The Hijri calendar ( ar, ٱلتَّقْوِيم ٱلْهِجْرِيّ, translit=al-taqwīm al-hijrī), also known in English as the Muslim calendar and Islamic calendar, is a
A lunar calendar is a calendar based on the monthly cycles of the Moon's phases (synodic months, lunations), in contrast to solar calendars, whose annual cycles are based only directly on the solar year. The most commonly used calendar, the G ...
consisting of 12 lunar month
s in a year of 354 or 355 days. It is used to determine the proper days of Islamic holiday
s and rituals, such as the annual fasting
and the annual season for the great pilgrimage
. In almost all countries where the predominant religion is Islam, the civil calendar
is the Gregorian calendar
, with Syriac month-names
used in the Levant and Mesopotamia
) but the religious calendar is the Hijri one.
This calendar enumerates the Hijri era
In chronology and periodization, an epoch or reference epoch is an instant in time chosen as the origin of a particular calendar era. The "epoch" serves as a reference point from which time is measured.
The moment of epoch is usually decided by ...
was established as the
Islamic New Year
The Islamic New Year ( ar, رأس السنة الهجرية, '), also called the Hijri New Year, is the day that marks the beginning of a new lunar Hijri year, and is the day on which the year count is incremented. The first day of the Islamic ...
in 622 CE
. During that year, Muhammad
and his followers migrated from
Mecca (; officially Makkah al-Mukarramah, commonly shortened to Makkah ()) is a city and administrative center of the Mecca Province of Saudi Arabia, and the holiest city in Islam. It is inland from Jeddah on the Red Sea, in a narrow v ...
and established the first Muslim community ('' ummah
''), an event commemorated as the
The Hijrah or Hijra () was the journey of the Islamic prophet Muhammad and his followers from Mecca to Medina. The year in which the Hijrah took place is also identified as the epoch of the Lunar Hijri and Solar Hijri calendars; its date eq ...
. In the West, dates in this era are usually denoted AH ( la, Anno Hegirae, "in the year of the Hijrah"). In Muslim countries, it is also sometimes denoted as H
from its Arabic form (, abbreviated ). In English, years prior to the Hijra are denoted as BH ("Before the Hijra").
CE, . In the Gregorian calendar
reckoning, 1444 AH runs from approximately 30 July 2022 to 18 July 2023.
For central Arabia, especially
Mecca (; officially Makkah al-Mukarramah, commonly shortened to Makkah ()) is a city and administrative center of the Mecca Province of Saudi Arabia, and the holiest city in Islam. It is inland from Jeddah on the Red Sea, in a narrow v ...
, there is a lack of epigraphical evidence but details are found in the writings of Muslim authors of the
The Abbasid Caliphate ( or ; ar, الْخِلَافَةُ الْعَبَّاسِيَّة, ') was the third caliphate to succeed the Islamic prophet Muhammad. It was founded by a dynasty descended from Muhammad's uncle, Abbas ibn Abdul-Muttali ...
era. Inscriptions of the ancient
South Arabia () is a historical region that consists of the southern region of the Arabian Peninsula in Western Asia, mainly centered in what is now the Republic of Yemen, yet it has also historically included Najran, Jizan, Al-Bahah, and ...
n calendars reveal the use of a number of local calendars. At least some of these South Arabian calendars followed the lunisolar system
. Both al-Biruni
suggest that the ancient Arabs used the same month names as the Muslims, though they also record other month names used by the pre-Islamic Arabs.
The Islamic tradition is unanimous in stating that Arabs of Tihamah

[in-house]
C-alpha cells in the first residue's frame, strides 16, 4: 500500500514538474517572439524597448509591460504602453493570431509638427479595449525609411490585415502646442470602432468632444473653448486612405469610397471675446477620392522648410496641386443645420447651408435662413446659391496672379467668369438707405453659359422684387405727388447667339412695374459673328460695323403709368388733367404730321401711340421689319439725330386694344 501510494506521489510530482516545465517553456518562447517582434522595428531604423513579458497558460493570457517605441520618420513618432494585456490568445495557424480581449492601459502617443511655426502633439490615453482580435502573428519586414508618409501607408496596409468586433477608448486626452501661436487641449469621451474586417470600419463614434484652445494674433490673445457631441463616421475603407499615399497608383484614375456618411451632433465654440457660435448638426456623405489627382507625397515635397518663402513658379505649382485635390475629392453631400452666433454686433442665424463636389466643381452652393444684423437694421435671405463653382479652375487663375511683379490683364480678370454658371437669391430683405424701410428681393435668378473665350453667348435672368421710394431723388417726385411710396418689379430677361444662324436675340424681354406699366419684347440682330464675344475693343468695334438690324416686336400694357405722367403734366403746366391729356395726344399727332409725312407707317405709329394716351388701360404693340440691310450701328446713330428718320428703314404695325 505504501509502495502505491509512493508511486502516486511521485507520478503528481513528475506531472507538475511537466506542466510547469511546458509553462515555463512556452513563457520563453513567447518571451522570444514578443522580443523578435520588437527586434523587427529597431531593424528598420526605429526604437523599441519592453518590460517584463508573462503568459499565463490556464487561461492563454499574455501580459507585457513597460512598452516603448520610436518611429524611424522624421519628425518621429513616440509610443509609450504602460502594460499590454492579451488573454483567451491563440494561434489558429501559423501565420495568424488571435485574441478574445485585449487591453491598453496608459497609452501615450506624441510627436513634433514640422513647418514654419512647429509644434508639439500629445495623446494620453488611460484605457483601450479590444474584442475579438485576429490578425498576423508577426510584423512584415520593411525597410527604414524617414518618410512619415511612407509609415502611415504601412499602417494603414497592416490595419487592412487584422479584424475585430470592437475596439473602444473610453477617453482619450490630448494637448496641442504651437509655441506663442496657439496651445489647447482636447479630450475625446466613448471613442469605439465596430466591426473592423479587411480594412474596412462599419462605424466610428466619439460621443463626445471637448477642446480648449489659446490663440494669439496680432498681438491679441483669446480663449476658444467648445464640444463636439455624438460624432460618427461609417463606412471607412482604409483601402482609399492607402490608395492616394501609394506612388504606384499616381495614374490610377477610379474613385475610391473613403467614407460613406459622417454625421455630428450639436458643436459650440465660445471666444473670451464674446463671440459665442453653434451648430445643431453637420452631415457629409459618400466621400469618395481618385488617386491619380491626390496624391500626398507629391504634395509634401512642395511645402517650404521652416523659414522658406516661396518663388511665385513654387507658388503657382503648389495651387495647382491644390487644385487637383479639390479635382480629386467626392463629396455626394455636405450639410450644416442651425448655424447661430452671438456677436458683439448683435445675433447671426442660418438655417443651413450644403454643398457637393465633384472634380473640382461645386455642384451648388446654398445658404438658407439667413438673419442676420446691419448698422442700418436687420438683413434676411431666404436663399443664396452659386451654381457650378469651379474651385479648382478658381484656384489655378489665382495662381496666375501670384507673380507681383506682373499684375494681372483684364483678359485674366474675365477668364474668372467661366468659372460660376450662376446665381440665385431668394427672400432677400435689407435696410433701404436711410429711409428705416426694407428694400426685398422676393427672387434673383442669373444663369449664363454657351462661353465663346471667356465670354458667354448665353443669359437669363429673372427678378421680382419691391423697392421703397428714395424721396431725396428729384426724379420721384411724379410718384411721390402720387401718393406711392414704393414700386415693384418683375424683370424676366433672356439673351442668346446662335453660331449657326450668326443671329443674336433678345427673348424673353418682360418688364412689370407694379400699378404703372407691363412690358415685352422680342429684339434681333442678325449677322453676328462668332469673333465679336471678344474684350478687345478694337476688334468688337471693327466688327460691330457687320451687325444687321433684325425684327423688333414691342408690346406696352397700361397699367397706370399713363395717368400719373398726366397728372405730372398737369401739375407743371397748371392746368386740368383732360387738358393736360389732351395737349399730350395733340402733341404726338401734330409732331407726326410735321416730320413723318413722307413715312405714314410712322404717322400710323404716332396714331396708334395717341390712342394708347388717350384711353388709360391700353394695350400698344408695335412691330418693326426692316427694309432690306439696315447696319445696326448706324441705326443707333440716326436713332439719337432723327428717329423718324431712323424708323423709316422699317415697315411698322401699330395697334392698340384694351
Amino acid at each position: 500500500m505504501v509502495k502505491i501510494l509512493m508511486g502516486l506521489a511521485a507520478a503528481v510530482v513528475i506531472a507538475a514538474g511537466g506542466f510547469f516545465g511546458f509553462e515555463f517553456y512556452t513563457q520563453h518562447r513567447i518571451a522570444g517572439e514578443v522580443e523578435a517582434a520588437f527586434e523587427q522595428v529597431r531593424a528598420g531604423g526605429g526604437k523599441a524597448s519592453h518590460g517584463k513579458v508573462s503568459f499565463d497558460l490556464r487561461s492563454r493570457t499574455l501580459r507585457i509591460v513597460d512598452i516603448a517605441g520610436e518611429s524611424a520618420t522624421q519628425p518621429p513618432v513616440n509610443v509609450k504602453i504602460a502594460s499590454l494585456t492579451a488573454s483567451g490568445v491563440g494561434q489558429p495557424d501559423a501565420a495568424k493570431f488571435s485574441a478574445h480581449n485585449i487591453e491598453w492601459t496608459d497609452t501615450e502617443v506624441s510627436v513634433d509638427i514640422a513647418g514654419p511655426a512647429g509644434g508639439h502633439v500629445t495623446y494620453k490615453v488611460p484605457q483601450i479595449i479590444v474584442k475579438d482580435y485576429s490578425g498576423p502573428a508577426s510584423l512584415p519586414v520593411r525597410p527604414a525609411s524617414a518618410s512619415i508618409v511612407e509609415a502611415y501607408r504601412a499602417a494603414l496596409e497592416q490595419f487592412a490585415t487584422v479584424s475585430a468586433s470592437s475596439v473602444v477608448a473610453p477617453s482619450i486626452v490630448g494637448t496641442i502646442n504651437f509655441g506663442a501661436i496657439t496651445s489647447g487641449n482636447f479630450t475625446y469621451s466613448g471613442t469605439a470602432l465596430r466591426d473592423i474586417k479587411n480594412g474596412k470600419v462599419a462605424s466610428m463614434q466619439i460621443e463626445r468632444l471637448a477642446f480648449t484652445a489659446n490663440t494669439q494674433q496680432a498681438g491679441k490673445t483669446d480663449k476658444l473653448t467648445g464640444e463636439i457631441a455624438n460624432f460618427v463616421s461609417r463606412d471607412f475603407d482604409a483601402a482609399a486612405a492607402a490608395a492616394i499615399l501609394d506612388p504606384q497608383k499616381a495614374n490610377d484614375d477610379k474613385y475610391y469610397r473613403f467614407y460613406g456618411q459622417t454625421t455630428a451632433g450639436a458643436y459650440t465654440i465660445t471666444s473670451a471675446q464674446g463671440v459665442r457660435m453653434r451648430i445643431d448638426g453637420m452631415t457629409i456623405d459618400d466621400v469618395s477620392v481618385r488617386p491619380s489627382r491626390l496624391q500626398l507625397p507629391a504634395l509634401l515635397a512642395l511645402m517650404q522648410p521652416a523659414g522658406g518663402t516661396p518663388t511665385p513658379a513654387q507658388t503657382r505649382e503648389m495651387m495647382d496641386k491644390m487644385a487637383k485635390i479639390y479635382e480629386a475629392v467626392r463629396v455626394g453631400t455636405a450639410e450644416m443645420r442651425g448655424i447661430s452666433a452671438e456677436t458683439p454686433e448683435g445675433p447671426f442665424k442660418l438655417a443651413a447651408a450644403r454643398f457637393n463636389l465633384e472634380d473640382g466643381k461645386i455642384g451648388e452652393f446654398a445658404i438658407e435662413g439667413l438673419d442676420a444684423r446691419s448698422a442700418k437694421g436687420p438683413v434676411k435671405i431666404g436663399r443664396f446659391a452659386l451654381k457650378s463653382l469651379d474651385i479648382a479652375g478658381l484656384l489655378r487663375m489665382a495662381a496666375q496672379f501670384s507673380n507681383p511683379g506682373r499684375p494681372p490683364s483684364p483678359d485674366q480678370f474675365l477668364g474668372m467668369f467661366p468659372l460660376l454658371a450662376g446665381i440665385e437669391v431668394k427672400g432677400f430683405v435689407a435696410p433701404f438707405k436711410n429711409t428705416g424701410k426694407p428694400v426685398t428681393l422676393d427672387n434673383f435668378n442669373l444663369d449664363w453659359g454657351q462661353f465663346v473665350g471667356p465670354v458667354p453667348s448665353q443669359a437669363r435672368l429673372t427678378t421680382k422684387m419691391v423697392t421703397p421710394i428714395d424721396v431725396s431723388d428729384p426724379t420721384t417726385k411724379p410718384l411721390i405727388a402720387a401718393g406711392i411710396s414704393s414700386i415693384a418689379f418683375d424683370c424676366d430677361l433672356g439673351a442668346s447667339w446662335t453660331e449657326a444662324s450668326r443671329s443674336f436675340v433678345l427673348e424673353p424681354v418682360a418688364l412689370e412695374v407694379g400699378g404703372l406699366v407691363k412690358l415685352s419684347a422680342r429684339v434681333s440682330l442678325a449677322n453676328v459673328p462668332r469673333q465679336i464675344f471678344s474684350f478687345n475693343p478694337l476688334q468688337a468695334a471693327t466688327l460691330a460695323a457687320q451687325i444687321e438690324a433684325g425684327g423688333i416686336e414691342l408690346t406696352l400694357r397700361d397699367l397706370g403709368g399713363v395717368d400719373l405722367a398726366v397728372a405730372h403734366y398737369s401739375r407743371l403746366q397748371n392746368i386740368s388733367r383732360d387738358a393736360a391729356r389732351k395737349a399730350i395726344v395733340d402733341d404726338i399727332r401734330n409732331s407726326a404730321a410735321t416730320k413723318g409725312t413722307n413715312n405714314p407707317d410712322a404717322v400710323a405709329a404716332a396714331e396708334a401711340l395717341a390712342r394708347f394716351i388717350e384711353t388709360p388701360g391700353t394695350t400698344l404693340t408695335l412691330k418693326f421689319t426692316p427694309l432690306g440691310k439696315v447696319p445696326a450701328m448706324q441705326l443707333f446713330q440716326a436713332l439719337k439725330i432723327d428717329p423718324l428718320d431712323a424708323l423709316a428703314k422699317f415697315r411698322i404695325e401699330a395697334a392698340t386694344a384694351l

Najd ( ar, نَجْدٌ, ), or the Nejd, forms the geographic center of Saudi Arabia, accounting for about a third of the country's modern population and, since the Emirate of Diriyah, acting as the base for all unification campaigns by the ...
distinguished between two types of months, permitted (''ḥalāl'') and forbidden (''ḥarām'') months.
The forbidden months were four months during which fighting is forbidden, listed as Rajab and the three months around the pilgrimage
season, Dhu al-Qa‘dah, Dhu al-Hijjah, and Muharram.
A similar if not identical concept to the forbidden months is also attested by
Procopius of Caesarea ( grc-gre, Προκόπιος ὁ Καισαρεύς ''Prokópios ho Kaisareús''; la, Procopius Caesariensis; – after 565) was a prominent late antique Greek scholar from Caesarea Maritima. Accompanying the Roman gener ...
, where he describes an armistice that the Eastern Arabs of the Lakhmid al-Mundhir respected for two months in the
The summer solstice, also called the estival solstice or midsummer, occurs when one of Earth's poles has its maximum tilt toward the Sun. It happens twice yearly, once in each hemisphere ( Northern and Southern). For that hemisphere, the summer ...
of 541 CE.
However, Muslim historians do not link these months to a particular season. The Qur'an
links the four forbidden months with ''Nasī'', a word that literally means "postponement".
According to Muslim tradition, the decision of postponement was administered by the tribe of
The Kinana ( ar, كِنَاَنَة, Kināna) were an Arab tribe based around Mecca in the Tihama coastal area and the Hejaz mountains. The Quraysh of Mecca, the tribe of the Islamic prophet Muhammad, was an offshoot of the Kinana. A number of mo ...
[ by a man known as the ''al-Qalammas'' of Kinanah and his descendants (pl. ''qalāmisa'').] [
Different interpretations of the concept of ''Nasī'' have been proposed. Some scholars, both Muslim and Western,] [F.C. De Blois, "TA’RĪKH": I.1.iv. "Pre-Islamic and agricultural calendars of the Arabian peninsula", ''The Encyclopaedia of Islam'', 2nd edition, X:260.] [A. Moberg, "NASI'", ''The Encyclopaedia of Islam'', 2nd, VII: 977.] maintain that the pre-Islamic calendar used in central Arabia was a purely lunar calendar similar to the modern Islamic calendar. According to this view, ''Nasī'' is related to the pre-Islamic practices of the Meccan Arabs, where they would alter the distribution of the forbidden months within a given year without implying a calendar manipulation. This interpretation is supported by Arab historians and lexicographers, like Ibn Hisham, Ibn Manzur